Vidéotron’s infinite power

From small cable company to 360-degree telecommunications powerhouse, Vidéotron has become a force to be reckoned with in Quebec
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If you live in Quebec, no doubt you’re familiar with the Vidéotron brand, and you’re probably a customer. The telecommunications company, which has been around since 1964 when it launched a cable broadcast network with 66 subscribers in Montreal-North and Laval, boasts 1.8 million cable TV subscribers and 1.27 million internet subscribers, and has experienced seven consecutive years of growth. Its rebranding in 2009 with its agency Sid Lee, as well as the creation of a cutting-edge flagship store in Montreal, has given the company the ammo it needed to enter the mobile sphere, with major success.
Going head-to-head with a big competitor is never easy, and when your main competition is a behemoth like Bell Canada, you’d better bring your A-game. One year ago, Vidéotron became the first major Canadian cable company to launch its own cellphone network in 25 years. Fast-forward 12 months and Vidéotron has seen a 75% increase in revenue-generating units, with more than 210,000 mobile customers so far, adding more than 3,500 per week.
It’s no small feat, but Vidéotron has been working towards this goal for a while now. Its 2009 rebranding brought all of its services under one identity and platform – “The Infinite Power.” Previously, it used the line “The power of cable” in communications, but wanted to bring all of its services (including cable, internet and mobile) under one umbrella, according to Claude Foisy, VP brand management, Vidéotron.
“The discussion we had with the agency was to move from an advertising platform to a communication platform,” he says. “Prior to that, each service has its own way of talking to the consumer, it was very product-driven.”
Characterized by bold black and yellow visuals, as well as the image of a cube and a changeable tagline that starts with “The power to…”, the idea was to “give the power to the customer.”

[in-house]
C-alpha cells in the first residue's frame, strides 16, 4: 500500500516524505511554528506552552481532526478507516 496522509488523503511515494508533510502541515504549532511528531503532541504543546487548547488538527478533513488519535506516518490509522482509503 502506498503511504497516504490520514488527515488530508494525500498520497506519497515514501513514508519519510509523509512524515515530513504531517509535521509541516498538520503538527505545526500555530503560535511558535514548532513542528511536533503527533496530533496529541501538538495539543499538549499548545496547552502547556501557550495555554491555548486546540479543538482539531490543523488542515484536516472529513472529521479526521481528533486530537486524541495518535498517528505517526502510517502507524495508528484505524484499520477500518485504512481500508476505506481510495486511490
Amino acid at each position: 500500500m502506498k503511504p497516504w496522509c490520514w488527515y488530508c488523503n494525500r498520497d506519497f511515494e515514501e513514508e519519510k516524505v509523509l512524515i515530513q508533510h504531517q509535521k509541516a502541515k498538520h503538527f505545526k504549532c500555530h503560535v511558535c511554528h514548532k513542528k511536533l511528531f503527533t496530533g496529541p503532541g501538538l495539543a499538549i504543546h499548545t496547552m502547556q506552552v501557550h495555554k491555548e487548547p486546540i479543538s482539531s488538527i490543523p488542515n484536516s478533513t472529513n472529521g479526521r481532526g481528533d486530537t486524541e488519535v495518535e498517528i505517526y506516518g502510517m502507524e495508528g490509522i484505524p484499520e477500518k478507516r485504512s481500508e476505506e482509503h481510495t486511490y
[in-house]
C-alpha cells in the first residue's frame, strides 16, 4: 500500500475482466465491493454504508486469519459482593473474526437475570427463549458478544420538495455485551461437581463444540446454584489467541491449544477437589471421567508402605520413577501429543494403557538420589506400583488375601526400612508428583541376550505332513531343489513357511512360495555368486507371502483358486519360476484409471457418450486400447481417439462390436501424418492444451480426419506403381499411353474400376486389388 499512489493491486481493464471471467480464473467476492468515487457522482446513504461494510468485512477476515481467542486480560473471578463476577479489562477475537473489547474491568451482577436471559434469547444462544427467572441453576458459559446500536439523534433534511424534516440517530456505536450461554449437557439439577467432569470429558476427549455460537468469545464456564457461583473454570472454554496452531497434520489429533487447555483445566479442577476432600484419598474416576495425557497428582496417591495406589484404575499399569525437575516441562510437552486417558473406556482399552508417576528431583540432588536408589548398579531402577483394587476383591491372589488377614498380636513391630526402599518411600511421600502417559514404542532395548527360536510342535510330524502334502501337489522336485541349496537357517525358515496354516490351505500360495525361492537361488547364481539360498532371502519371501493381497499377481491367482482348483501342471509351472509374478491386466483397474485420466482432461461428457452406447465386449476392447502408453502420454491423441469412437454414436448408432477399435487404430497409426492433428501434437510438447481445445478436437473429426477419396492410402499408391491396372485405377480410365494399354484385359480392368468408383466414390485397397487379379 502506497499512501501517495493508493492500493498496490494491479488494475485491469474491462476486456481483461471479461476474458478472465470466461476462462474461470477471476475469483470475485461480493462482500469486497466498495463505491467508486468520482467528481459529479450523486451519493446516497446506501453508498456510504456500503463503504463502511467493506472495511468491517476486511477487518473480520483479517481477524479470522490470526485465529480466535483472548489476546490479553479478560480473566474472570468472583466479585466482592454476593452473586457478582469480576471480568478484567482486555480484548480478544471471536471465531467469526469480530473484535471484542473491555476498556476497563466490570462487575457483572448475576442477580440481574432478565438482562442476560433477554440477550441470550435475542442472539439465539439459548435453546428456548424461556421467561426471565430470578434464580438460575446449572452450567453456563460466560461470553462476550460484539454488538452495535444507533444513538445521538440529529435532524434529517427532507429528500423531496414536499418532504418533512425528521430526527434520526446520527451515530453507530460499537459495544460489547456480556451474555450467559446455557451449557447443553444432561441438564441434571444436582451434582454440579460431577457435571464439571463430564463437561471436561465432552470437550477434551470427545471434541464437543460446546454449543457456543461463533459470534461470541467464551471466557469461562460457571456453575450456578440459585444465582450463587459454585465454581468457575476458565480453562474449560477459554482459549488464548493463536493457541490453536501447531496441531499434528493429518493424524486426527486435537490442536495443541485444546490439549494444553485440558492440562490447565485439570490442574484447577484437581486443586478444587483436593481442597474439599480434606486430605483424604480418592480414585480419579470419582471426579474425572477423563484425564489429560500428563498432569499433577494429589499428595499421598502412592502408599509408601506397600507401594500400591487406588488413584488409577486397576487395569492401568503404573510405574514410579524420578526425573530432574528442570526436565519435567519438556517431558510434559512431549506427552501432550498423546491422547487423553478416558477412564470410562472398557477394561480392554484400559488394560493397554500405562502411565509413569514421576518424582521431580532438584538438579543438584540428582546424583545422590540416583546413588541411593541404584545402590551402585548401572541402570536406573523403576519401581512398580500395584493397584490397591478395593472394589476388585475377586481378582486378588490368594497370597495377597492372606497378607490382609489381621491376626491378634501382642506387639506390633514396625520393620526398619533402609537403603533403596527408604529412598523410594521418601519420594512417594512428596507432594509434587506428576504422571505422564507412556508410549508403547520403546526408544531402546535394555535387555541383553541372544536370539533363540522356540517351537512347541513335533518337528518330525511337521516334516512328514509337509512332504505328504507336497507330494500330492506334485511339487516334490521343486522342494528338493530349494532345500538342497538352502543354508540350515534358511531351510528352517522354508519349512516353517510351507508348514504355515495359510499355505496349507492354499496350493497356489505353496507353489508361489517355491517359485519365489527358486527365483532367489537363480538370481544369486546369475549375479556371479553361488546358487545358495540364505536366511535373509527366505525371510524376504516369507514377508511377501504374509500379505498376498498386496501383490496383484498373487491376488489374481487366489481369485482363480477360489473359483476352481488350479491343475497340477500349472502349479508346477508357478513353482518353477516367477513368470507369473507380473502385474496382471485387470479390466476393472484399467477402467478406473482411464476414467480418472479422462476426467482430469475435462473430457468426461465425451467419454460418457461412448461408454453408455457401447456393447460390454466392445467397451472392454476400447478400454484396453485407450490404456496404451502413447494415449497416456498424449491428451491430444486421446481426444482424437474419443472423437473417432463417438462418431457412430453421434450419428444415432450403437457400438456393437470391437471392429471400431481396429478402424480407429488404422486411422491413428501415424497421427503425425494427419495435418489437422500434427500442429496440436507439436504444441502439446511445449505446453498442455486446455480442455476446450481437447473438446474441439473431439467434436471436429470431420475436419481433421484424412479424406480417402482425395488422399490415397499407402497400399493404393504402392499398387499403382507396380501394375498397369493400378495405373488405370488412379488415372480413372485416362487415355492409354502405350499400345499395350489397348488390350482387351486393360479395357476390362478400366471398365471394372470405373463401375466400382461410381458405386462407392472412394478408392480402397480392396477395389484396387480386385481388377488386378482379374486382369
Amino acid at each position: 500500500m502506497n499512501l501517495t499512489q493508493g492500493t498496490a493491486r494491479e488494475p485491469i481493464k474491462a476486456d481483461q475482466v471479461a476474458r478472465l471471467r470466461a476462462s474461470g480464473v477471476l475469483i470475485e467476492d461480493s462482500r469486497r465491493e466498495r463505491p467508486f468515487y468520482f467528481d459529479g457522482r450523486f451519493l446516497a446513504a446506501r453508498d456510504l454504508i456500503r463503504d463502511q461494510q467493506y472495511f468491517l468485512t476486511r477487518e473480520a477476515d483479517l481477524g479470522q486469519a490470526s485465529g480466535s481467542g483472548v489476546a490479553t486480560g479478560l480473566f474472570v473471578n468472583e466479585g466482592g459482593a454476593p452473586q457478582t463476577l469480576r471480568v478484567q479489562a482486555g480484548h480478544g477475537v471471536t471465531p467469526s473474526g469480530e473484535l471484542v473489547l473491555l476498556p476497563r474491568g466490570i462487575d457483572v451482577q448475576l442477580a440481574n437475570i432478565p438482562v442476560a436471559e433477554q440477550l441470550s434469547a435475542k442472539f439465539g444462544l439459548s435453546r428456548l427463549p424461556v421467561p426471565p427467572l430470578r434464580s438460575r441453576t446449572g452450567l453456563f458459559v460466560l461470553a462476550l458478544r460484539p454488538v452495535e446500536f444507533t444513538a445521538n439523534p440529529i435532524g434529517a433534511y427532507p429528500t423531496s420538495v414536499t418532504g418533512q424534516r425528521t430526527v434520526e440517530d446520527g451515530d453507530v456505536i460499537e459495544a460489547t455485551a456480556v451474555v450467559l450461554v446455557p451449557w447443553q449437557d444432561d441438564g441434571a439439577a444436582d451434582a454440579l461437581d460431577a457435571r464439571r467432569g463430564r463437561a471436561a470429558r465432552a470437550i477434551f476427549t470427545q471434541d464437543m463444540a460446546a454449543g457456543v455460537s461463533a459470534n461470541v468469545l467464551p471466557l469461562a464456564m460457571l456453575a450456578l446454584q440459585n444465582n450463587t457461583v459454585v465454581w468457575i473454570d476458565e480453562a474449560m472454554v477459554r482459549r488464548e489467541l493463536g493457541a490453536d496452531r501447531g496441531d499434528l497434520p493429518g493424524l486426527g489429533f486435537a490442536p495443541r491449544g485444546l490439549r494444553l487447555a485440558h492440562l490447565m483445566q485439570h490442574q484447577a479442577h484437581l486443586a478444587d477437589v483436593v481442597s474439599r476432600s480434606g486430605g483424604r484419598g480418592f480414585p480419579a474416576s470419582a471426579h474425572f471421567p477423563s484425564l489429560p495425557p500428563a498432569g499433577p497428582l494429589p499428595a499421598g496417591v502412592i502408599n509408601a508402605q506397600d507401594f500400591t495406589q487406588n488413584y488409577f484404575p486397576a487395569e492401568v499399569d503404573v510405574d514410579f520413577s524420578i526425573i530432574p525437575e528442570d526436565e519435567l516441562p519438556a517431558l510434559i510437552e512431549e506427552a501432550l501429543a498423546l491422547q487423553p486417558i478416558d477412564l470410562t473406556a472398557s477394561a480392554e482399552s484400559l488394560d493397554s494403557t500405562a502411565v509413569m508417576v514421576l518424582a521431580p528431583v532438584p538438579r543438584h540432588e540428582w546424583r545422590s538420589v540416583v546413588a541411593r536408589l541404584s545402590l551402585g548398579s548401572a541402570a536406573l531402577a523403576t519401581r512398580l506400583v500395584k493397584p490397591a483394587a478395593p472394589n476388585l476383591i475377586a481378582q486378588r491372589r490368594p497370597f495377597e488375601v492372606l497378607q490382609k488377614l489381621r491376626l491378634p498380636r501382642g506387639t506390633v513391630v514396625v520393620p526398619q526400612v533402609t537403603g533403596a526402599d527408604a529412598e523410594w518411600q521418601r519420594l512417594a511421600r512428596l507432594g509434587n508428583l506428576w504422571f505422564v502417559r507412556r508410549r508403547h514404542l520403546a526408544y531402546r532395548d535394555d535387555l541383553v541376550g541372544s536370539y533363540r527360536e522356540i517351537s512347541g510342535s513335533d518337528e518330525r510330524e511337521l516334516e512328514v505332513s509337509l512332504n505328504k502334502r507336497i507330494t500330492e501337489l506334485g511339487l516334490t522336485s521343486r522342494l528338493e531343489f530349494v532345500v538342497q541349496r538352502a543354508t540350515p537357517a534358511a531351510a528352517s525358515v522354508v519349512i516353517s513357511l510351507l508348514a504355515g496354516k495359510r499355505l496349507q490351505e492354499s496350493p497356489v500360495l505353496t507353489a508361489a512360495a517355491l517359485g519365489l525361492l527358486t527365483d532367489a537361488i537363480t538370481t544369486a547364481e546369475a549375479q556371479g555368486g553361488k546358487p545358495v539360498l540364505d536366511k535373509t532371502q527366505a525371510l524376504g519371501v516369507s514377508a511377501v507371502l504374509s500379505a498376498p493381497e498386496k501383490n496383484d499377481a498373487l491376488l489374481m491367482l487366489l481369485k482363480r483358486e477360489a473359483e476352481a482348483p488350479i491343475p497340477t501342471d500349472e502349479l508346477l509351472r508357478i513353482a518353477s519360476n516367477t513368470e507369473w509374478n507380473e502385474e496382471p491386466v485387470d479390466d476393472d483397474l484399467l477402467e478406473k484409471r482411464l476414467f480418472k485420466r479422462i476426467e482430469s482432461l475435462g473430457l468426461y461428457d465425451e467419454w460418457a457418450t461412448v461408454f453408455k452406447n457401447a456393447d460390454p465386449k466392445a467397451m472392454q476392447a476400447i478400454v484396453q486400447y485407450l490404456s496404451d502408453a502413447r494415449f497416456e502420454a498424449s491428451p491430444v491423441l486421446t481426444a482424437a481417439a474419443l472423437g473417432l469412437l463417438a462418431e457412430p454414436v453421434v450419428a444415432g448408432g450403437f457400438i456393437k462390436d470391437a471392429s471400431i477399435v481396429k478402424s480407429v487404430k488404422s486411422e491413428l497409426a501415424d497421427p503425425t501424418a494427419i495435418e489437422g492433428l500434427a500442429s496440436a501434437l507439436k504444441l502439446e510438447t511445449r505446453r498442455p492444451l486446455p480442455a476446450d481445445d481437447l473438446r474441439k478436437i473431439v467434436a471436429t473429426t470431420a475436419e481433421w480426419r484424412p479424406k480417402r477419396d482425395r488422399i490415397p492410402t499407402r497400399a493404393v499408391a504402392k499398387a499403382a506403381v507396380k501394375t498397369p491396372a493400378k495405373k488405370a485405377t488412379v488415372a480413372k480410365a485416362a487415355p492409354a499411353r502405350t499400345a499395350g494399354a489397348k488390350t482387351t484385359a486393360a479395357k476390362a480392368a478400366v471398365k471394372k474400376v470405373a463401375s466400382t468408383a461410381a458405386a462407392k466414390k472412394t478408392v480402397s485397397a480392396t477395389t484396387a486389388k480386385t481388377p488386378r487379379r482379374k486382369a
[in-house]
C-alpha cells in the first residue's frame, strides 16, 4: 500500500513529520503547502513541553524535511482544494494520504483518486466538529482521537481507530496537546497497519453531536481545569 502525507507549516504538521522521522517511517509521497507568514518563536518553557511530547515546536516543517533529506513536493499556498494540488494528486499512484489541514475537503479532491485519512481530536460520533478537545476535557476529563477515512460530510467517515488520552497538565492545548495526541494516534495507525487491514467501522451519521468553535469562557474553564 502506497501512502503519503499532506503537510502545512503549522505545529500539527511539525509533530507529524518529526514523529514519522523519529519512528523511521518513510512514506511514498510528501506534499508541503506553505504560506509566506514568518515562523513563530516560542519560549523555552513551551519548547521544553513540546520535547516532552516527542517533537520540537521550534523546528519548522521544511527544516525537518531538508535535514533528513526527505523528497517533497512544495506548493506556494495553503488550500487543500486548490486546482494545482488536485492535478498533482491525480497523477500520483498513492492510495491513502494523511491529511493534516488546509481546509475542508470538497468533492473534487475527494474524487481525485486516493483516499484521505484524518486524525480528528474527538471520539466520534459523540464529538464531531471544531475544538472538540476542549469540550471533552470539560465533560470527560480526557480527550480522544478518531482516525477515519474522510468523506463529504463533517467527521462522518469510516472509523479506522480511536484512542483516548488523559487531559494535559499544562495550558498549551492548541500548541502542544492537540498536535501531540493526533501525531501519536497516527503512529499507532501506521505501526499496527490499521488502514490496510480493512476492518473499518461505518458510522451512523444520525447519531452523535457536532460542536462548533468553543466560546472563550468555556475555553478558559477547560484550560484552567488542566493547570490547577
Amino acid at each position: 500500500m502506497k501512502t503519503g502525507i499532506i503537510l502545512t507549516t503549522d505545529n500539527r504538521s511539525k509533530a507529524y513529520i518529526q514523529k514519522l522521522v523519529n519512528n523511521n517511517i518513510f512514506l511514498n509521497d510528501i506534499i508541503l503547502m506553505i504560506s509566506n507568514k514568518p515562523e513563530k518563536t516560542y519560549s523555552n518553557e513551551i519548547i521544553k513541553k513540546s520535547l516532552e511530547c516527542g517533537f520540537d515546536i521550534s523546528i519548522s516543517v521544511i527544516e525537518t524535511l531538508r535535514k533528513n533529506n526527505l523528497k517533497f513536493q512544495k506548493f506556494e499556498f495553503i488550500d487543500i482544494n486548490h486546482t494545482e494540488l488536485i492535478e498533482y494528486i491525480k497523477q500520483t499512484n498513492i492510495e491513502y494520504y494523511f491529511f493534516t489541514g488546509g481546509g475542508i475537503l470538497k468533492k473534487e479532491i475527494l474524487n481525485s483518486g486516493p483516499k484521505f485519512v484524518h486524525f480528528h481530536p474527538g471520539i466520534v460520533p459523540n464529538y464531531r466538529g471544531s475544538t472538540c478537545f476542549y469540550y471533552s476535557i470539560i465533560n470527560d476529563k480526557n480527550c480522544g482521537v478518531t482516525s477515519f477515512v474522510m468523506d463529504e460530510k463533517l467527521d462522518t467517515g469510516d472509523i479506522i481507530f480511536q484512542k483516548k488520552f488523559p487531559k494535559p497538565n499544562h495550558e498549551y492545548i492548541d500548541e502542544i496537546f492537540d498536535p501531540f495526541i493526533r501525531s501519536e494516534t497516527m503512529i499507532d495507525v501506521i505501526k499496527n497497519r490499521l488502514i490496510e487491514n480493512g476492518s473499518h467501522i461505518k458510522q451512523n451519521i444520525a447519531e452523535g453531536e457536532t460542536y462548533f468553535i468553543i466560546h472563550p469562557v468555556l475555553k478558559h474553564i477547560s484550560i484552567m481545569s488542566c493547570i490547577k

“The trick is to make sure you have a toolbox that works for every mandate or category but is wide enough to keep [an element of] surprise and people’s attention,” says Francois Lacoursière, EVP, senior partner at Sid Lee.
When Vidéotron launched its mobile offering, it did so under this new identity with a media blitz that encompassed every major outlet – from TV and print to online and social media.
In September 2010, media teased with the tagline “The end of time is near” (or “La fin du temps est proche”) and included TV spots with a presidential-type speaking about the end of time. Later, its “Talk until infinity” plan was revealed, offering consumers unlimited plans. What is perhaps more impressive than its growth record is the fact that the company, which was acquired by Quebecor in 2000, has a 97% customer satisfaction rate (99% for subscribers with three or more products).
To illustrate this focus on customer satisfaction, its  recent summer campaign enlisted funnymen Sugar Sammy for the English television spots and André-Philippe Gagnon for the French. They made prank calls to client services at Vidéotron, to see how the employees would react.
It was an example of Vidéotron “walking the talk” when it comes to its services, and its willingness to go outside its comfort zone, explains Lacoursière. “All the promises that we were making in the ads a few months prior, we were testing it. It takes balls.”
Another ballsy move by Vidéotron was investing in a Montreal flagship store that looks like a technological utopia. Designed by Sid Lee Architecture with Régis Côté & Associates (with brand identity and design by Sid Lee) and tech and installation by Solotech, the store opened last fall and boasts a first-of-its-kind LED-animated staircase, soundproof booths with giant HD screens and interactive touch-screen countertops.
“It’s really a [stake] in the ground in terms of technology and giving access to people on the street,” says Foisy, noting that aspects of the flagship that can work on a smaller scale are being incorporated into other retail locations.
As Vidéotron continues to expand (it launched in the Ottawa-Gatineau region in the spring), Lacoursière says when it comes to why it deserves a Brand of the Year title, “It’s being true to what they are and what their strengths are, and making sure that when they came out with the newly revised branding, they were internally ready to deliver the promise. It’s not [just] a campaign, it’s good, true brand management.”

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